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8 Essential Bug Reporting Skills Every QA Agent Should Have

8 Essential Bug Reporting Skills Every QA Agent Should Have

Being a QA agent is a demanding job. It requires you to be diligent in your work to ensure everything is up to standards. When you’re a QA agent you’ll come across the need to complete manual testing when carrying out a bug report and it could be, that you don’t yet have DebugMe in your toolset. Bug reporting as a QA agent is one of the essential skills that you should have. For those who want to become a QA agent, this expert guide will give you the run down on the essential bug reporting skills that every QA agent should have. Let’s take a look.

bug reporting skills qa agent

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Manual Testing: 12 Practical Tips

Manual Testing: 12 Practical Tips

Manual testing done great and being the manual tester of your customer’s dreams is no easy task. There are many things to keep in mind to produce the best user acceptance testing results for your customers. A very important concept to remember for testing is quality over quantity. If something isn’t tested thoroughly, you AND your customer’s credibility both take a hit. Why not strive to be on the other end of that spectrum? Here are 12 manual testing tips to be a cream-of-the-crop manual tester by making sure you do everything your customers ask, and then some.

manual testing

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Bug Report: The Good, the Bad and the Ugly

Bug Report: The Good, the Bad and the Ugly

Bug reporting may not be the most fun activity in the world, but doing it the right way by the right person is very helpful and efficient when it comes to optimizing projects. There have been some hideous attempts at bug reporting. Some, from sheer laziness. Others, from forgetfulness. And even some, from over-creativity because there is a multitude of ways you can produce a bad bug report.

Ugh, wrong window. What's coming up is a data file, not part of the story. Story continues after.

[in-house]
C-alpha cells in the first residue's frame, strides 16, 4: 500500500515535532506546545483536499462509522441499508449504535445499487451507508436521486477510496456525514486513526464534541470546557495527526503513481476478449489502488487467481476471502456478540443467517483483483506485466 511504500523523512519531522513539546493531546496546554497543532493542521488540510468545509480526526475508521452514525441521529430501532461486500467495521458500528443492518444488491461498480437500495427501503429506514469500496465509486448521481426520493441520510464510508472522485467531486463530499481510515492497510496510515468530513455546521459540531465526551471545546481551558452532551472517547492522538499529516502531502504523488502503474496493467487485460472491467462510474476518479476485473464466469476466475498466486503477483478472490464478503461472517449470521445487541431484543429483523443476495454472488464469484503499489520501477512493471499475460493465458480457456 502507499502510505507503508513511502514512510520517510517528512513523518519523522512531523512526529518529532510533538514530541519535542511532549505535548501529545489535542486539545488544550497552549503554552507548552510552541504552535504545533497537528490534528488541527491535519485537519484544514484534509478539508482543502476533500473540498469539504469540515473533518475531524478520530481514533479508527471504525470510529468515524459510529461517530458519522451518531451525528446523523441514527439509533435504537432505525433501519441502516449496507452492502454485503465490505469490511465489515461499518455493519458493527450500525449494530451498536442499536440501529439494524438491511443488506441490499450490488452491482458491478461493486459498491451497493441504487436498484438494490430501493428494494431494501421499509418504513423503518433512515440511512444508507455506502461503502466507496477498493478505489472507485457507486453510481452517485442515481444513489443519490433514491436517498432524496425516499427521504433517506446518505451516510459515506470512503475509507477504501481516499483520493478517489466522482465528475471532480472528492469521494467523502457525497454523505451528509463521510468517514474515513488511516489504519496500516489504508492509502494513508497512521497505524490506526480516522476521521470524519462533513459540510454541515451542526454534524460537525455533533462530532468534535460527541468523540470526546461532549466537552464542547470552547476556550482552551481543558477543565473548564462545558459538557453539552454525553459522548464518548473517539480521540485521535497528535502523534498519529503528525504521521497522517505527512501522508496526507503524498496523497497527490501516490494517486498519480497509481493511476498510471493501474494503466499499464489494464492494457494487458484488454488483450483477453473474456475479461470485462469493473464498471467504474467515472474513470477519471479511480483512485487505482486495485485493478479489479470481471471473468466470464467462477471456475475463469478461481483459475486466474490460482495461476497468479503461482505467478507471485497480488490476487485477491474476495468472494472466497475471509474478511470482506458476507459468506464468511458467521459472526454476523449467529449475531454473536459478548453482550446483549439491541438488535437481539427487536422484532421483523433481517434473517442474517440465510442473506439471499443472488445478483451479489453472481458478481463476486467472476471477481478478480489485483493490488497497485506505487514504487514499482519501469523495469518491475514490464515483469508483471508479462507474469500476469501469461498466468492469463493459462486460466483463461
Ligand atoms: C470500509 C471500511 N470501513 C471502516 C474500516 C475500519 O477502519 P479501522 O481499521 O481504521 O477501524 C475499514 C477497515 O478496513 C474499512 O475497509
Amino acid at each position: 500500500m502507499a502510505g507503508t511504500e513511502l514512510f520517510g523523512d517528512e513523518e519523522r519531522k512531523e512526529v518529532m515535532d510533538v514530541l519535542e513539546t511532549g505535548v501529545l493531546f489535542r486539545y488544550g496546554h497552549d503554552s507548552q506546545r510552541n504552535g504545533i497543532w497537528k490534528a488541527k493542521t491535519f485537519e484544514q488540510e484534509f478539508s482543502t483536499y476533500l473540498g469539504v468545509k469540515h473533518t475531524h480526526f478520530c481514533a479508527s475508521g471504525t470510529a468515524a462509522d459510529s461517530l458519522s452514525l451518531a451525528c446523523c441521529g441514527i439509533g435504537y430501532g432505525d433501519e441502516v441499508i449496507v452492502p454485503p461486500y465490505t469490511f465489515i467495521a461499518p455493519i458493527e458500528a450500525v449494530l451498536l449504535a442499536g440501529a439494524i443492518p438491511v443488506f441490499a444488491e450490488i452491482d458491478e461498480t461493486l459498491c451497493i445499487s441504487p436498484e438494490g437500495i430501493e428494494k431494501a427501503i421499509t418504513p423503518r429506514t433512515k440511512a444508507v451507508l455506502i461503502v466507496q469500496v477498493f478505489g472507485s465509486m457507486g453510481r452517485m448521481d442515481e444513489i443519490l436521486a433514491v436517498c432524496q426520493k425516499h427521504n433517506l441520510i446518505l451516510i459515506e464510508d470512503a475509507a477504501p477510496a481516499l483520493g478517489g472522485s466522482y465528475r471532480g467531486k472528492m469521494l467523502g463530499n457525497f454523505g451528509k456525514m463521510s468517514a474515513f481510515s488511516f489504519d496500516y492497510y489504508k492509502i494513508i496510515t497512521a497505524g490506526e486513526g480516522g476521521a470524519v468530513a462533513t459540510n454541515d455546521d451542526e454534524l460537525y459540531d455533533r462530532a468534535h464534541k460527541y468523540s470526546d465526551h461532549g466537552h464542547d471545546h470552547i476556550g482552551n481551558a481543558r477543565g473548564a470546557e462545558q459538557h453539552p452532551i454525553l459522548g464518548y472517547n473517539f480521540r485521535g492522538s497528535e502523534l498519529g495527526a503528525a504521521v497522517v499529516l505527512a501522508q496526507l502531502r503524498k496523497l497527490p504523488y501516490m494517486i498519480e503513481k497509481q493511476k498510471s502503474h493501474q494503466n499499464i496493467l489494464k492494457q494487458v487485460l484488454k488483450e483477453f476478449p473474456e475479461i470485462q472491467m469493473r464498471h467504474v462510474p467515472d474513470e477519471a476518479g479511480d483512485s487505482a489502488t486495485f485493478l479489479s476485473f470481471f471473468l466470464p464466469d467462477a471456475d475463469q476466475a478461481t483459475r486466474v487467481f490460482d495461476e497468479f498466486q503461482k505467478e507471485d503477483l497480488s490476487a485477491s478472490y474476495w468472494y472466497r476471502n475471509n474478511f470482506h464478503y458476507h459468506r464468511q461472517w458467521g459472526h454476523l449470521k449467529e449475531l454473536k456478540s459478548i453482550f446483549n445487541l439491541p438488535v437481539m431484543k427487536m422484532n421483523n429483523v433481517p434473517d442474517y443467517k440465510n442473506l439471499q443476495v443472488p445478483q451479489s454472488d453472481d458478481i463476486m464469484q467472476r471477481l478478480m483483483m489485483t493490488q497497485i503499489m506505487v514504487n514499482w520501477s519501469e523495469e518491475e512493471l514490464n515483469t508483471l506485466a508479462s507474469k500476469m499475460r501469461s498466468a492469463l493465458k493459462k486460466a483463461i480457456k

bad bug report

What constitutes a bad bug report?

A bad bug report would be one that isn’t filed in the right place. It may have useful, clear, and well thought out content but filing it in the wrong place isn’t the best way to communicate with a developer. An example of this would be sending a tweet or an email. Tweets can turn into long chats about finer details. Emails are bad because bug reports aren’t the only things popping up in them. It’s overall an unreliable and decentralized way to send a bug report.

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Become Your Developers Best Friend by Sending Them A Perfect Bug Report

Become Your Developers Best Friend by Sending Them A Perfect Bug Report

Developers understand that their work won’t be perfect on the first try. It may initially compile, but there will always be bugs. As a user or a tester it is important that your bug reports are clear, concise, and informative. A perfect bug report is able to effectively tell the developer where, what, and how, so they can address it in a timely manner.

perfect bug reports

Here are some key points to writing the perfect bug report

1. Descriptive Title